It is better to have money than not to have it, but the revelation of how much money we have or don’t have is always a bit awkward. This is why most often people keep their financial matters quite private, but when you’ve retired early people deduce that you have certainly won the money game.
It’s not so much of a problem with family & friends that have known you for a long time. These people have already formed their opinions of you and like you regardless of whether or not you have become well-off. It’s the people you meet for the first time – especially with those that are in a tough financial or career situation – where your introduction as an early retiree gets really awkward.
This is a recent example: My son and I went to the Batman vs. Superman movie while on vacation earlier this year. We were chatting with another guy in line about the superhero movie genre and which movies we liked when suddenly he asked me what I do for a living. Excited, because I had just quit my job, I said “well actually, I retired early”. For a moment, I was a bit proud of stating my accomplishment, but then he burst out “Wow, you must be rich! How did you do that?!” Everyone else waiting in line suddenly turned and stared.
I attempted to defuse the comment quickly by saying “Well, I just did it. It’s either the smartest or dumbest thing I have ever done.” Then I tried to turn the focus to him and asked, “What do you do for work?” and he told me a tough story about having just arrived in Florida and doing janitorial jobs. He had worked for 15 years as a doorman at a Chicago hotel prior to that. He said he moved in with his sister’s family in Florida until he gets his family set up with their own place.
He was very positive and ernest about his life’s journey, but money makes people feel weird, especially when one person clearly has more than enough and another is working hard to get by. The rift in our relative situations resulted in our chat quickly grinding to a halt. While I view any jobs that provide a useful service – including janitors and doormen – as wholly respectable endeavors, the fact that I wasn’t working made me feel like a bit of a cheat or a scoundrel to have “beat the system”. At one point, he repeated his question “How did you do that?” knowing that my apparent age didn’t add up with retirement. It was as if I was keeping from him some secret scam that allowed me to live outside the virtues of hard work and steady employment.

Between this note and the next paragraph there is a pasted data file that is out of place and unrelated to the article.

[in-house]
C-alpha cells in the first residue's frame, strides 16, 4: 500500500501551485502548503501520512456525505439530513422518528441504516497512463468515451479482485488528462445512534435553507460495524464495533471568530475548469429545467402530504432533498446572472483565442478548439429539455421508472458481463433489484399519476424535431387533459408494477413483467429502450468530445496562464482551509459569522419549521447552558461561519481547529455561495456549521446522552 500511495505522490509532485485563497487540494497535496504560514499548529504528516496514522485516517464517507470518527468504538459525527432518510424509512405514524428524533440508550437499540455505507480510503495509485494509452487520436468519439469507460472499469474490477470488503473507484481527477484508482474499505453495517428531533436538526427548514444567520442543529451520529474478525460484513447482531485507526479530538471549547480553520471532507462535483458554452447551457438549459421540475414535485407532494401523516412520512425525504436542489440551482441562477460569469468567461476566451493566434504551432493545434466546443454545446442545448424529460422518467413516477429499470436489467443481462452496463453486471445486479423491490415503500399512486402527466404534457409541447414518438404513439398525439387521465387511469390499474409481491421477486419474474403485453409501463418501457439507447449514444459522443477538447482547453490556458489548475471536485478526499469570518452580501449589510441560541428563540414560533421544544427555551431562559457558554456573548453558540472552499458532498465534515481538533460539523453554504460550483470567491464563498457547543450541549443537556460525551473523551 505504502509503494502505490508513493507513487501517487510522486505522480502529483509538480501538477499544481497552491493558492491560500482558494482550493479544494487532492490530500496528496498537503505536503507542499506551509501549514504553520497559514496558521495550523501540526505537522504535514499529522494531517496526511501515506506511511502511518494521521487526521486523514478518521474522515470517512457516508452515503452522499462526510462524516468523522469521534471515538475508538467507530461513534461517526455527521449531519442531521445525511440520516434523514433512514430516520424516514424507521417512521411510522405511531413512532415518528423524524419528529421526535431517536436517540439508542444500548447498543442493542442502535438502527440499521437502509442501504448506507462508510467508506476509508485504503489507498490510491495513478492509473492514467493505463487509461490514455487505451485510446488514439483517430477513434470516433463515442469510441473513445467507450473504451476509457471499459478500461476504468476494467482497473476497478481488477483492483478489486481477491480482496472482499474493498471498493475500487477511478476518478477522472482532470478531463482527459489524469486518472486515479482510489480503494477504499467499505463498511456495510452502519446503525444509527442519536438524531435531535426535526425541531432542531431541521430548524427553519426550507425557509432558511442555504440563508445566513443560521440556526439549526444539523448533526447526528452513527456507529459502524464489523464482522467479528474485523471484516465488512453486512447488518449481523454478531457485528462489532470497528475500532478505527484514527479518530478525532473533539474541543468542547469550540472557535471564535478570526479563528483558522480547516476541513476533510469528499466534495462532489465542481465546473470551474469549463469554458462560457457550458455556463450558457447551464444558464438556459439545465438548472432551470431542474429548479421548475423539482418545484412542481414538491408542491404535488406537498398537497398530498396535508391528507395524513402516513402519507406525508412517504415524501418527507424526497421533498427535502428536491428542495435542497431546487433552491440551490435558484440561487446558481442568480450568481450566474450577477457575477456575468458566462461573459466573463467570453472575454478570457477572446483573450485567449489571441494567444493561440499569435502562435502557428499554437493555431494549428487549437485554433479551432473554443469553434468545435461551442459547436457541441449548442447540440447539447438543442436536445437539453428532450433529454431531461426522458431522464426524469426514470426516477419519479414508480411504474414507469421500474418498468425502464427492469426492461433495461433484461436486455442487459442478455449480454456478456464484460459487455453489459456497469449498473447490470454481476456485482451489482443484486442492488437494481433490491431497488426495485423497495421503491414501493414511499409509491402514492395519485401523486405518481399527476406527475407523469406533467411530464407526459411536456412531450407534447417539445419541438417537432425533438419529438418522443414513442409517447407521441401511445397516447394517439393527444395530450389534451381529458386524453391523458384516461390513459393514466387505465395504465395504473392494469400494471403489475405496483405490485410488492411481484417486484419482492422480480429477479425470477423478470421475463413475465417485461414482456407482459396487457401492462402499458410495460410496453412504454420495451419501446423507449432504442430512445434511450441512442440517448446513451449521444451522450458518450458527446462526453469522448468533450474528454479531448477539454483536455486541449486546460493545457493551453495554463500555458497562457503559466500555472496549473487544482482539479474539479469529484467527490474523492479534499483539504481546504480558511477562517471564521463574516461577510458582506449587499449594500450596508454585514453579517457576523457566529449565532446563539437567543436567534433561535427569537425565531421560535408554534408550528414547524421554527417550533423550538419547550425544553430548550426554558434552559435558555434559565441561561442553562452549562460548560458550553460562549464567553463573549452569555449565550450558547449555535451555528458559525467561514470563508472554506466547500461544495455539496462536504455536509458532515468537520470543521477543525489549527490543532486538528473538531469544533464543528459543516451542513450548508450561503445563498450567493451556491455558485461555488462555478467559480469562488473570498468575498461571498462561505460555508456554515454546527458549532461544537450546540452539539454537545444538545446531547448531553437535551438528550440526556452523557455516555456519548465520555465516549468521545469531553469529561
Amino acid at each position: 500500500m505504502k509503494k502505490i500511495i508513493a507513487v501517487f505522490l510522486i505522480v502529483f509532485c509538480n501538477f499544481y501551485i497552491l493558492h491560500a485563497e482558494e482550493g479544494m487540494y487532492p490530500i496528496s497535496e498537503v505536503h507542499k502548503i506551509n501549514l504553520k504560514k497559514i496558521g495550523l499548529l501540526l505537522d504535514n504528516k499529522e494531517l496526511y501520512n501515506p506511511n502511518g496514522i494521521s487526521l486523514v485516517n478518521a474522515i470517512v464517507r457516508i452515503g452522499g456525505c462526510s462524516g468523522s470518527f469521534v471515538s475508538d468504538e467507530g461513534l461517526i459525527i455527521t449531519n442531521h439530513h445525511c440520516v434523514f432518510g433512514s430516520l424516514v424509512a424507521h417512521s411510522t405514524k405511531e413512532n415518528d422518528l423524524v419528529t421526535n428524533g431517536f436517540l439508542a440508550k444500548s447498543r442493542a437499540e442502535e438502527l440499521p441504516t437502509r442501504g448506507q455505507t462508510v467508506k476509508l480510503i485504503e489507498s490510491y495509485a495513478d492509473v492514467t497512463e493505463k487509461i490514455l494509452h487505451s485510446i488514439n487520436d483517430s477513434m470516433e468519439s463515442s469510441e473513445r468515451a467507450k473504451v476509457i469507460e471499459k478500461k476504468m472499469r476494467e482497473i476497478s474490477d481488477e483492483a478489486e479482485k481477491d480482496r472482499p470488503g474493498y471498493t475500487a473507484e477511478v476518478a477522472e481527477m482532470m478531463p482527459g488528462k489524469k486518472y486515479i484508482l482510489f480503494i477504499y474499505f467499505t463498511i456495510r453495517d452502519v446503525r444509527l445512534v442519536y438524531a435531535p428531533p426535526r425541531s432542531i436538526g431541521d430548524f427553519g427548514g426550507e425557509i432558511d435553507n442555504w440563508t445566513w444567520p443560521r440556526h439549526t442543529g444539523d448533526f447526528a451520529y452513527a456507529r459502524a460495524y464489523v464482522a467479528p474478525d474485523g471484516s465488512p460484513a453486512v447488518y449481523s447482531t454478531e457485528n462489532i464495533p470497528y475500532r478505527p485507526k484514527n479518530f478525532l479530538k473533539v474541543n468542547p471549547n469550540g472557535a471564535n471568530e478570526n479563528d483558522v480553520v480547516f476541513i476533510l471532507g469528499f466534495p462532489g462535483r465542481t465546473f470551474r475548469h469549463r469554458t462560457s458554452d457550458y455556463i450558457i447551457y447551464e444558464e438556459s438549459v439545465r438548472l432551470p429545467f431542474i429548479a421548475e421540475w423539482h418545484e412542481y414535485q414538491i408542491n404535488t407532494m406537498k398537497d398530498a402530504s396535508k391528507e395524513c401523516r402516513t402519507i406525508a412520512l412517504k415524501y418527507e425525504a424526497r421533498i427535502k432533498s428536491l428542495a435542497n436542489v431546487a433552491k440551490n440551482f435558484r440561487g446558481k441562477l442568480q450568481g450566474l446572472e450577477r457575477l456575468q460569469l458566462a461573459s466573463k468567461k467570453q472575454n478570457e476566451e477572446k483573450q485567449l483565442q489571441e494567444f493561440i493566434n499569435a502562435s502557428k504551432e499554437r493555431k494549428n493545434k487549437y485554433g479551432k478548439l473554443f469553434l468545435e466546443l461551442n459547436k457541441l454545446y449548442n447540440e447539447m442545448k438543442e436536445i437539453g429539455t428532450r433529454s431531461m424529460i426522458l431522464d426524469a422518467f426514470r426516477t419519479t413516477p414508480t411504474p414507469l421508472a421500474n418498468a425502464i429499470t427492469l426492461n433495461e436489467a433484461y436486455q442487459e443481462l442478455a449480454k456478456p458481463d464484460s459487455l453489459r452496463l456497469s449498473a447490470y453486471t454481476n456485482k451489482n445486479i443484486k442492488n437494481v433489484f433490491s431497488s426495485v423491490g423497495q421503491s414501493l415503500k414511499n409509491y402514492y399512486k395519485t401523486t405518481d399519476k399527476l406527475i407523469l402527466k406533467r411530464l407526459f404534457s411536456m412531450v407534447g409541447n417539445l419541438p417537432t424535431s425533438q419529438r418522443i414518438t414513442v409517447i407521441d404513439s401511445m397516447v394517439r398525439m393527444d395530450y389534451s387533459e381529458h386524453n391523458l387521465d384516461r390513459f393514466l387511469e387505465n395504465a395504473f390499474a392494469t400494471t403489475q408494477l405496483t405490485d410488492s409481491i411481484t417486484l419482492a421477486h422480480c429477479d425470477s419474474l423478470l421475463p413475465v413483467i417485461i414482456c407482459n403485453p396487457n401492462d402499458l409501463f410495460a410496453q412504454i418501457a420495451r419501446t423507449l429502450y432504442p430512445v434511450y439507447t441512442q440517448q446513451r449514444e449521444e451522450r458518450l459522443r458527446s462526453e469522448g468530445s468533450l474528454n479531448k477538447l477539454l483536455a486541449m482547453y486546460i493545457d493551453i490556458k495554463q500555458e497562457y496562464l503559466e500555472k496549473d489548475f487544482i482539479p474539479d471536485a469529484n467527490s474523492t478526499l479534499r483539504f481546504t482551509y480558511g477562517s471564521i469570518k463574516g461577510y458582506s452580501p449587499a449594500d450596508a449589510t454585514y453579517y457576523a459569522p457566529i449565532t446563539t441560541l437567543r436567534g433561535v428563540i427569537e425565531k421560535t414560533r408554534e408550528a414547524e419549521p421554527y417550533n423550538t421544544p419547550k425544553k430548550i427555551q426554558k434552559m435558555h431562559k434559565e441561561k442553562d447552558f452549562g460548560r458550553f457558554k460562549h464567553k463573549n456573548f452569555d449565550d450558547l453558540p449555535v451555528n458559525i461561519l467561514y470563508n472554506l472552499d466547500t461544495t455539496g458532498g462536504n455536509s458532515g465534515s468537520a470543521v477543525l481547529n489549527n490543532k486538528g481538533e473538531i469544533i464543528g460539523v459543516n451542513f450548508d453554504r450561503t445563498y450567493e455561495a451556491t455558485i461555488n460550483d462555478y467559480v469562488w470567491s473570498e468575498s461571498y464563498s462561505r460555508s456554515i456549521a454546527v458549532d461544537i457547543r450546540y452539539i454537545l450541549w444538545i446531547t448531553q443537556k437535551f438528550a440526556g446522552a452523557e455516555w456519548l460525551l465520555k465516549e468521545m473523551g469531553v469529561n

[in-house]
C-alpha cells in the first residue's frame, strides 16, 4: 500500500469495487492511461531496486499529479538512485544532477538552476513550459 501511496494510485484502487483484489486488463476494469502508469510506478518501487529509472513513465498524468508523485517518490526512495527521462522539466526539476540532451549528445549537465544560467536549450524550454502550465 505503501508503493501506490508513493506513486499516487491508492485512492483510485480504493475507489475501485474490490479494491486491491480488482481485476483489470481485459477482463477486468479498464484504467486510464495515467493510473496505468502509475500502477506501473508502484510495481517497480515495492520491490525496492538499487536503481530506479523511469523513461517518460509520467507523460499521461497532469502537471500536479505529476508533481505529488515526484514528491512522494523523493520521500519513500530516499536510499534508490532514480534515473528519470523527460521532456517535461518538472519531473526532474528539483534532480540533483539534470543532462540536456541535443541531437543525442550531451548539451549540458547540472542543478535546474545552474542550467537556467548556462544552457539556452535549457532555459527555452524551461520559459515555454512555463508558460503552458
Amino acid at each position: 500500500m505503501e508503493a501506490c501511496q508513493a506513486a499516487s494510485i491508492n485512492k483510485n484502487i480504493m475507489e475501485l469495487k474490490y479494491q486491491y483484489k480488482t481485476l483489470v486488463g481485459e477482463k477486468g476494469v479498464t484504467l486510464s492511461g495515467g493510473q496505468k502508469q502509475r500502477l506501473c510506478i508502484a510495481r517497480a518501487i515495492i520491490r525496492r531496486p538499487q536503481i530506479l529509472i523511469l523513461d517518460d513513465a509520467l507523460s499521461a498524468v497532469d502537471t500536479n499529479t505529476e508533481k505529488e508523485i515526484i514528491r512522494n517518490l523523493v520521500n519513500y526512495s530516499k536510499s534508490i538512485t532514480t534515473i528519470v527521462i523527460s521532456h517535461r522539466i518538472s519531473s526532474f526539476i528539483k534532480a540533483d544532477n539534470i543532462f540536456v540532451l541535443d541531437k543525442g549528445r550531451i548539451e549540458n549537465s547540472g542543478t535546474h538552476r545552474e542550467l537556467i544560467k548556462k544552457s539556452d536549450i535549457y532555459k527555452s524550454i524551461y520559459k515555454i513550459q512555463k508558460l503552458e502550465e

I have had a number of these conversations each week since I retired early on April Fool’s Day. I told my son that night after the movie that in the future I should just tell strangers that I am a marketing consultant. That sounds boring enough that no one will really ask much more about what I do. It will probably save me a lot of awkward introductions. Once people get to know me they will gradually realize that I’m nothing more than a financially independent goof-off, but at least it won’t cloud their judgements for better or worse right off the bat.
How do you explain yourself or expect to in early retirement when people ask “what do you do?” and your age makes things seem as if things don’t add up? Will you proudly talk about FIRE, or make up a boring cover story?
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